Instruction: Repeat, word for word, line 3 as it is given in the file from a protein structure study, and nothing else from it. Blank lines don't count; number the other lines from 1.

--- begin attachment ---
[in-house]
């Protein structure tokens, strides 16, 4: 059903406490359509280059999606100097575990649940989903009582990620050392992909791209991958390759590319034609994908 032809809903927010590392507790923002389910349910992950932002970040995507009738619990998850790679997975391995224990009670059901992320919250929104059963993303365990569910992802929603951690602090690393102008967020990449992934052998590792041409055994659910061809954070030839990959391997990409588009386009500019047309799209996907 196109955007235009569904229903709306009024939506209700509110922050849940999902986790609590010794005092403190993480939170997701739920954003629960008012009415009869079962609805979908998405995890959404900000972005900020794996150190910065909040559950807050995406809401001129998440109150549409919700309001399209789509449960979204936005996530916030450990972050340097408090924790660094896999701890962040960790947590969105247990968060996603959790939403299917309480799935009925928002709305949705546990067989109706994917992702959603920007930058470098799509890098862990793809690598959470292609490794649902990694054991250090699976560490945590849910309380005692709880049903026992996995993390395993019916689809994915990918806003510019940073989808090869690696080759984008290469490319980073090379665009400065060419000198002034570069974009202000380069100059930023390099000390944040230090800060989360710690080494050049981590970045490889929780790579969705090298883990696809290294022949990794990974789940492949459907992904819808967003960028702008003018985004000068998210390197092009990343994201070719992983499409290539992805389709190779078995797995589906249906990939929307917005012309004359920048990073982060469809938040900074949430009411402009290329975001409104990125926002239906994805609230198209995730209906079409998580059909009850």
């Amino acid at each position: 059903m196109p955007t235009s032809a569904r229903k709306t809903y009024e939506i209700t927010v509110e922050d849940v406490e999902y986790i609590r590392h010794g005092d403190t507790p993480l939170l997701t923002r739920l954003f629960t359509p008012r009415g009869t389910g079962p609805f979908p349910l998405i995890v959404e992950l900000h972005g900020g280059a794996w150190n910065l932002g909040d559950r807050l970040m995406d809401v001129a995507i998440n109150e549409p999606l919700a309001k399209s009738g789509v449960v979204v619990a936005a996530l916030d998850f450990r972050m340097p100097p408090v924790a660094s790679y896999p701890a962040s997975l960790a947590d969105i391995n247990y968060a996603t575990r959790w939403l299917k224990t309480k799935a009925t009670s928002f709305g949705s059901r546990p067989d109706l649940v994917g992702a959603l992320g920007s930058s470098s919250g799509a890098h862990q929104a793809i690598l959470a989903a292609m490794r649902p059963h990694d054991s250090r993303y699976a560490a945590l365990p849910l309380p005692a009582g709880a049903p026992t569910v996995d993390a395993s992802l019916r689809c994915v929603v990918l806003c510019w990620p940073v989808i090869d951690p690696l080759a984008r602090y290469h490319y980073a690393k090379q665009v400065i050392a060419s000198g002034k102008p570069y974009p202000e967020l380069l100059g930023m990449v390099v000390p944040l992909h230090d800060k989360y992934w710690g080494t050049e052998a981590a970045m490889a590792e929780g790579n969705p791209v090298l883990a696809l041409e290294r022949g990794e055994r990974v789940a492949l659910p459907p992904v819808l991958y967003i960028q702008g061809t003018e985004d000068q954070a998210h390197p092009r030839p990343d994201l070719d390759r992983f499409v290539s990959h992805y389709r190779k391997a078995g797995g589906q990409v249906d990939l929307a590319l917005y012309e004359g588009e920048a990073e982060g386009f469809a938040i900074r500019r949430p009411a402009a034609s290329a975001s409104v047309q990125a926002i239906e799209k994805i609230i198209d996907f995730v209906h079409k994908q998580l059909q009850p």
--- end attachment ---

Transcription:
């Amino acid at each position: 059903m196109p955007t235009s032809a569904r229903k709306t809903y009024e939506i209700t927010v509110e922050d849940v406490e999902y986790i609590r590392h010794g005092d403190t507790p993480l939170l997701t923002r739920l954003f629960t359509p008012r009415g009869t389910g079962p609805f979908p349910l998405i995890v959404e992950l900000h972005g900020g280059a794996w150190n910065l932002g909040d559950r807050l970040m995406d809401v001129a995507i998440n109150e549409p999606l919700a309001k399209s009738g789509v449960v979204v619990a936005a996530l916030d998850f450990r972050m340097p100097p408090v924790a660094s790679y896999p701890a962040s997975l960790a947590d969105i391995n247990y968060a996603t575990r959790w939403l299917k224990t309480k799935a009925t009670s928002f709305g949705s059901r546990p067989d109706l649940v994917g992702a959603l992320g920007s930058s470098s919250g799509a890098h862990q929104a793809i690598l959470a989903a292609m490794r649902p059963h990694d054991s250090r993303y699976a560490a945590l365990p849910l309380p005692a009582g709880a049903p026992t569910v996995d993390a395993s992802l019916r689809c994915v929603v990918l806003c510019w990620p940073v989808i090869d951690p690696l080759a984008r602090y290469h490319y980073a690393k090379q665009v400065i050392a060419s000198g002034k102008p570069y974009p202000e967020l380069l100059g930023m990449v390099v000390p944040l992909h230090d800060k989360y992934w710690g080494t050049e052998a981590a970045m490889a590792e929780g790579n969705p791209v090298l883990a696809l041409e290294r022949g990794e055994r990974v789940a492949l659910p459907p992904v819808l991958y967003i960028q702008g061809t003018e985004d000068q954070a998210h390197p092009r030839p990343d994201l070719d390759r992983f499409v290539s990959h992805y389709r190779k391997a078995g797995g589906q990409v249906d990939l929307a590319l917005y012309e004359g588009e920048a990073e982060g386009f469809a938040i900074r500019r949430p009411a402009a034609s290329a975001s409104v047309q990125a926002i239906e799209k994805i609230i198209d996907f995730v209906h079409k994908q998580l059909q009850p």